What does a podiatrist do?
Podiatrists are experts in foot, ankle and lower limb health. We help to prevent, diagnose and treat a wide range of conditions including:
Our recommendations might include specific exercises, the use of custom-made inserts for your shoes, or medications to treat skin conditions.
Some podiatrists specialise in different areas of practice, including sports, children and workplace health. Call our office to see if we can help you.
Note: You don’t usually need a referral from a GP to see a podiatrist. However, in certain situations, if your GP prepares a care plan, also referred to as a Team Care Agreement (TCA) he can give you a referral under the Enhanced Primary Care system, which may entitle you to medicare rebates on some podiatry visits.
Toes & Nails
Almost everyone will suffer from some kind of nail or toe problems.
Common Toes & Nails problems:
- Fungal nails - Fungal infections can cause the nails to thicken, discolour, deform, crumble and split. Often they are often of cosmetic concern as they are unsightly, and at times, painful.
- Hammer Toes - When your toes begin to curl in at the middle toe joint, this could be the early stages of a hammer toe or clawed toe and it can affect people of every age and gender.
- Ingrown Toenails - ingrown toenails, medically known asonychocrytosis, is a common condition that impacts people of all ages. An ingrown nail is caused by a piece of nail protruding from the side of the nail sulcus skin, or into the nail bed itself. This allows for the entry of bacteria into the area which can cause an infection in the toe.
- Bunions - Bunions are one of the most common foot disorders that affect people. Over time, patients with bunions will notice the bony lump enlarging and pain developing around the joint. This can make simple tasks such as walking and wearing shoes uncomfortable and painful
- Corns & Calluses - A callus is an area of dead skin production usually under the soles of the feet. These can also be seen on the palms of hands. Corns are very similar to calluses in that they are made up of the same material.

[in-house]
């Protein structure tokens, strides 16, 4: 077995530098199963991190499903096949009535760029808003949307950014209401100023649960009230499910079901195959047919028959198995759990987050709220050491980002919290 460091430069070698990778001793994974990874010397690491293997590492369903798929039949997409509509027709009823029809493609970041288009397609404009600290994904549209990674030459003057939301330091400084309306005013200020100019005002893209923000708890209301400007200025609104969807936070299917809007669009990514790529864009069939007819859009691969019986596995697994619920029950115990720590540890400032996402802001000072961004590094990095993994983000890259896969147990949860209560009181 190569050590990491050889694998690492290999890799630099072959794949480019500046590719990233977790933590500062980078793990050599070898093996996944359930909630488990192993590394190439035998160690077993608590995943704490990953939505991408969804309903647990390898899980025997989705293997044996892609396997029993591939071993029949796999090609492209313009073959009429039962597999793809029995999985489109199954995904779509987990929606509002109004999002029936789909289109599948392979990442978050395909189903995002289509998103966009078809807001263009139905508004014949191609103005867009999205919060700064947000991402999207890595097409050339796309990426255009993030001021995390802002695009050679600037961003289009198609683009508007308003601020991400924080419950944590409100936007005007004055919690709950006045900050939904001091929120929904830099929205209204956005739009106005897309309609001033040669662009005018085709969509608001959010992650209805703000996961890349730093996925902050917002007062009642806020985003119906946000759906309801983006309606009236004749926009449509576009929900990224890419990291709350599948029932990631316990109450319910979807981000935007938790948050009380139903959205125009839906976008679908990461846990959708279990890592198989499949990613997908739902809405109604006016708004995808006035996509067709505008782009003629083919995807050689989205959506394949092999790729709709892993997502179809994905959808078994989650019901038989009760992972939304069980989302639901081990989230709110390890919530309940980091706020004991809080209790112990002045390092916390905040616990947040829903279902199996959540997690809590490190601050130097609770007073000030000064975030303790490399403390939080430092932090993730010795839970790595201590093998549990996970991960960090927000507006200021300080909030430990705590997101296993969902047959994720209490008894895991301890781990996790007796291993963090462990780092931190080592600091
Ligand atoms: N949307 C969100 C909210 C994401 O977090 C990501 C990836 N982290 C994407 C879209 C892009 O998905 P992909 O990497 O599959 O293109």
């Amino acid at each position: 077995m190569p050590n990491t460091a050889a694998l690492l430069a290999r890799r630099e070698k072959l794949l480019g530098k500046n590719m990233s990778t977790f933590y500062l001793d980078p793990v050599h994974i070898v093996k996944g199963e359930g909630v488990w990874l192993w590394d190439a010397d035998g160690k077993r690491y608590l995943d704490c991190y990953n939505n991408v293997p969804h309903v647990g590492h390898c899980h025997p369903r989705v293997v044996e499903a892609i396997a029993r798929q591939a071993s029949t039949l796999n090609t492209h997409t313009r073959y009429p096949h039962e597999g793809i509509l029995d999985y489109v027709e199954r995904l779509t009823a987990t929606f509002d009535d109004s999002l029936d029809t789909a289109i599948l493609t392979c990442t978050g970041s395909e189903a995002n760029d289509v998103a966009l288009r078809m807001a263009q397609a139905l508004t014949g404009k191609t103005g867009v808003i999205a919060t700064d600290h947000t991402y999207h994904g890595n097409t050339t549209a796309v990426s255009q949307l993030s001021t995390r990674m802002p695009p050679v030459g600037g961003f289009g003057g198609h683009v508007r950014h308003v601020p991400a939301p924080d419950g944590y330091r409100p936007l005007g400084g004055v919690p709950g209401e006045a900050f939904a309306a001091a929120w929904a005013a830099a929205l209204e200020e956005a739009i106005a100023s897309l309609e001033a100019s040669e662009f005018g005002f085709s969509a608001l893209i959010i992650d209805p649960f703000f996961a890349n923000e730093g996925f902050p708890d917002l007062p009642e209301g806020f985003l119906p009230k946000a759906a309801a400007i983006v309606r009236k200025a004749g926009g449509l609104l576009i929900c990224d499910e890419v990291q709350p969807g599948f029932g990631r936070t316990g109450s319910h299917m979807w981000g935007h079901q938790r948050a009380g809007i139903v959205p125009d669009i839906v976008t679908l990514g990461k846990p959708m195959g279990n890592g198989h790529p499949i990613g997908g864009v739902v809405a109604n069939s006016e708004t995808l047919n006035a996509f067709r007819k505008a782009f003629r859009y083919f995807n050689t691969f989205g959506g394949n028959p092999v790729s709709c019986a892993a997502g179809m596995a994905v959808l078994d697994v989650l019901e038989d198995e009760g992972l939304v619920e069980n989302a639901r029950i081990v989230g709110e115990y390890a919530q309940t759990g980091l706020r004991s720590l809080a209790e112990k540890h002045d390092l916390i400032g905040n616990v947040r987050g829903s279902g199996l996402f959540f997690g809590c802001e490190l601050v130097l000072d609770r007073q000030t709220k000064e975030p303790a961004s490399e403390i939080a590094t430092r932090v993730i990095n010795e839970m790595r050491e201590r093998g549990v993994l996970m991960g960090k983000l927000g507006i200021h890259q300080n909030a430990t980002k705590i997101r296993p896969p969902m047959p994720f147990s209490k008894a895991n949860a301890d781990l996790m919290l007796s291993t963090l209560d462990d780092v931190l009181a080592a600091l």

- Forefoot pain - The forefoot (or ball of the foot) is made up of many small bones, muscles ligaments, tendons and other body tissues. This makes pain in this area complex to diagnose.
- Morton's Neuroma - Commonly this involves the 3rd and 4th toes, however, may affect the 2nd and 3rd toes. Repeated trauma or compression of these nerves causes the nerves to swell and thicken causing Morton’s neuroma to develop.
- Plantar Plate Tear - A plantar plate tear is often a cause of persistent pain and swelling in the ball of the foot. It is also commonly associated with a bunion and a hammer toe.
- Sesamoiditis -Sesamoiditis is a common ailment of the plantar forefoot, causing pain in the ball of the foot specifically under the big toe joint. The sesamoid bones are very small bones which are located under the big toe joint within the tendons that run to the big toe.
Arch pain is commonly experienced by middle-aged women whose feet have a tendency to overpronate or roll in. It is also commonly associated with bunions and hammer toe. The plantar plate is a thick ligament type structure with attachments which inserts into the base of our phalanges (toe bones) in the area of the ball of the foot. The plantar plate is designed to protect the head of the metatarsal from pressure and prevent overextension of our toes preventing our toes from spreading or splaying.
Flat feet is a term often used to describe feet that are hypermobile or roll in excessively. When your feet “roll in” excessively during stance, this gives the appearance that there is a loss of arch contour of the foot. This, however, is a misnomer. Most feet, when studied in the sitting position, have an arch. Only during weight bearing do they collapse, hence these feet are said to be compensating for a particular condition and are displaying a movement called pronation.
- Cracked Heels -Cracked heels are a common form of foot pain most often seen in the summer when people wear more sandals and thongs or flip-flops. Cracking or splitting in the skin is most often seen around the heels of the feet.
- Heel pain - Heel Pain (plantar fasciitis) is a common condition causing severe pain under the heel bone. Pain in the heel or pain in the arch often indicates inflammation of the long band of tissue under the foot (the plantar fascia).
- Heel Spurs - Heel spurs are bony protrusions that grow on the posterior and bottom surfaces of the heel bone and they develop over a long period of time. They usually develop in conjunction with long-term Plantar Fasciitis and long-term Achilles Tendonitis.
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